This article was first published in Display Ads Deep Dive.

 

In today’s hiring world, we can find around one billion prejudices that recruiters have just by looking at one PPC candidate’s resume. They have changed their job too many times in the last couple of years? Unable to commit. Have they worked for an entire decade in the same company? Too attached. Have they worked at X or Y company? Oh, they must have X or Y personality traits. Has this PPC been fired? Oh no, huge red flag. 

And just like that, we could go on and on. And the thing is recruiters, just as every other human being, have prejudices. Even though there’s this general belief that stereotypes and prejudices exist for a reason, often this is a mistake. People are way more than just one trait or just one experience, and it is not right to judge them based upon certain ideas that we have previously created about whatever it is that their stereotype looks like. 

So today, we’ll deep dive into one of the most popular prejudices recruiters have, how to approach it, and what it possibly means: is it a red flag that my PPC candidate has spent some time not working at all? Let’s jump in and find out!

The reason why 

As obvious as it may sound, there’s a reason why people have a gap between jobs or have been a long time without working. Maybe they took a year off because of a health thing, or because they had kids, or because they went to volunteer in Africa. You never know what’s going on in the other person’s life unless you ask them… so go ahead and ask them the reason why! It’s not ok to just assume that people stopped working because they were lazy and wanted to stare at the ceiling every day, forevermore. So the first thing to do when approaching a situation like this is very simple, just ask them what happened. 

The complexity of approaching it 

Since you never know what happened there, and we don’t want to just assume stuff, it can be a bit complex to approach the subject with your PPC candidate. I believe the best practice here will always be to start the conversation with a positive attitude, an open mind, and a big amount of respect and kindness. Maybe the story is super simple, but maybe it’s a personal thing, and either case requires sensitivity and good people skills.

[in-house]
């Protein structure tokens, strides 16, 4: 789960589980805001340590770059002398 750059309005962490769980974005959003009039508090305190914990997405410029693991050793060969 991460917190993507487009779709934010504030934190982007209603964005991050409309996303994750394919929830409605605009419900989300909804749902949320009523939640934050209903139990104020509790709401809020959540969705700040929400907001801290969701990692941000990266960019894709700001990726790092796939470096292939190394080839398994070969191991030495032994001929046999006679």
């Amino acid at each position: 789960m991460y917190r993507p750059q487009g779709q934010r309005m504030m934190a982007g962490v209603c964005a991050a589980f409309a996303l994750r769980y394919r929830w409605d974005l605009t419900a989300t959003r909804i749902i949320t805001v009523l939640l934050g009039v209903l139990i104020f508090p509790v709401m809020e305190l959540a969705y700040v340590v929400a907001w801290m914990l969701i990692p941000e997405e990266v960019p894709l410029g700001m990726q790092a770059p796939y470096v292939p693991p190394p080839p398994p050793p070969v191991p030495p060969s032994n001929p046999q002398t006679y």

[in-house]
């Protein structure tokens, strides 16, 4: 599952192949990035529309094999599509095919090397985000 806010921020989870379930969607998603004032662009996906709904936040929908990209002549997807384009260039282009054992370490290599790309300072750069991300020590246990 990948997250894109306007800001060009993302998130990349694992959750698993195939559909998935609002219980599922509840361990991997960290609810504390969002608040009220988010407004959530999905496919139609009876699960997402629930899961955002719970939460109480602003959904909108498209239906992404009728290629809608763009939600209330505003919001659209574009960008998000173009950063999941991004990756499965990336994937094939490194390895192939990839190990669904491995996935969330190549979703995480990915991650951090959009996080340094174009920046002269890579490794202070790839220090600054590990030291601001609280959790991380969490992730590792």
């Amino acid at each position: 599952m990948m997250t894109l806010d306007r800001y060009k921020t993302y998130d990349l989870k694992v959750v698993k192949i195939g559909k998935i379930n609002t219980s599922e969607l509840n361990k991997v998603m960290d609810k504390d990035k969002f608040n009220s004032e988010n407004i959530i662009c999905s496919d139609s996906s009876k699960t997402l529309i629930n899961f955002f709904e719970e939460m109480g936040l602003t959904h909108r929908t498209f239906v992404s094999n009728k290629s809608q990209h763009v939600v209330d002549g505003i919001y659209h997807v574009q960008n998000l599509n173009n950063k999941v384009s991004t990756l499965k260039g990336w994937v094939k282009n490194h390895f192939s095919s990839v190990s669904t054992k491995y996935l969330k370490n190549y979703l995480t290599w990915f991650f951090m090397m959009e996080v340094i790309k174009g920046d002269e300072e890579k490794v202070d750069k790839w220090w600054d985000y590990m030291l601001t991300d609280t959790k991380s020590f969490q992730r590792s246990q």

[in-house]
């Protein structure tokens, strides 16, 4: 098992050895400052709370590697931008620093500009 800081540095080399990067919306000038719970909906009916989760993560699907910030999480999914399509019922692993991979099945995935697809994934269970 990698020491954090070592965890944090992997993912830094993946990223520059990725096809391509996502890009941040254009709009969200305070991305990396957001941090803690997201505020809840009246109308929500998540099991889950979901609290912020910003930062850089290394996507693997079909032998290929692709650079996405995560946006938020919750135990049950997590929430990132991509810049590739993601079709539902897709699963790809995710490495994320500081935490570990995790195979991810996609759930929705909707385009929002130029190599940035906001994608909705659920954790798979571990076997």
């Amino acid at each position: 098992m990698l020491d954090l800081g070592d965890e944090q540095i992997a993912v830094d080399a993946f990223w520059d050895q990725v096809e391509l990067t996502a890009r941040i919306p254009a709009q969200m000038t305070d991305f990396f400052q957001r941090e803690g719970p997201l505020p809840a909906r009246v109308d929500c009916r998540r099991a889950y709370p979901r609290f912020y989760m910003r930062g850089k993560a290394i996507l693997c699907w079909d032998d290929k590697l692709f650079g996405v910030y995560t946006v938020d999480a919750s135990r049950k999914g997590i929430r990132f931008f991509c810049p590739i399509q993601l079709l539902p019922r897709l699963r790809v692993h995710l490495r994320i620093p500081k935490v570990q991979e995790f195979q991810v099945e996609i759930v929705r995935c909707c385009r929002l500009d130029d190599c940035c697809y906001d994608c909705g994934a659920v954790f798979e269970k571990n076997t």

Giving chances 

So maybe your potential PPC actually has a complicated story about their work history, and maybe that story makes you hesitate about hiring them. But the thing is you want a PPC that really fits your needs and this one might be just it… if they hadn’t quit their jobs right after an angry rage against a colleague. And of course, it’s super important to consider that, but it’s also super important to not judge people on their worst moments. So maybe, just maybe, right after careful analysis, giving someone a second chance (especially if this may be your PPC match) can be incredibly worth it. 

Trusting 

During a hiring process, there will always be some red flags that recruiters will be paying attention to. So it’s super important that, during your entire PPC search process, you keep your radar on. Maybe your PPC will say that they in fact took a year off to help starving kids in Africa, but then you realize they were lying about something they put in their resume or that they said in another interview, so can you really trust them? Do you believe what they are saying? Or there’s a little voice in your head that says “hmmm…”. Well, being able to trust the employee you are about to hire it’s so important that, even if they do have a good story for their working gap, you need to take a step back if there’s something that just doesn’t add up. 

An interesting tangent to bring up is whether or not you are trusting them or having second thoughts about them because you are actually letting your work-pause prejudice get in the way. There are a lot of personality traits that can make us hesitate to believe what a person is saying (I would never trust anyone wearing an Adam Sandler t‑shirt, no matter what they do), and maybe yours is the fact that you just can’t completely understand what happened there or if the person can actually be trusted. And facing this scenario, there are two possible options: either you move on and look past your prejudice (and I’m well aware that’s a total facile) or you trust your gut and choose not to work with someone whom you wouldn’t feel comfortable with. 

Commitments 

Obviously, any time someone hires someone they are both making a commitment to each other: the PPC commits to work to satisfy their company’s needs, and their bosses commit to fulfilling the PPC’s expectations (payment, benefits, etc). But today we are talking about a different type of commitment. When a recruiter decides to hire a PPC that has, in fact, stopped working for a rather long time, then they are both making a different type of commitment: the PPC commits to, if everything goes well stay for as long as they are required, and their bosses commit to trusting that they’ll honor this commitment. Of course, this doesn’t mean that, if you hire a PPC that took a gap because they had kids, they’ll be banned from procreating ever again – it just means that, if that’s the case, then you will find a solution together to fulfill both of your interests. 

To conclude, I believe it’s super important to add that today’s world is different than it was some decades ago. People these days don’t always have the idea to get a job and stay in it for a lifetime, and that’s fine too! The important thing is to always keep an open mind and be able to understand the other person’s reasons and to listen to them without your cultural/prejudicial lenses.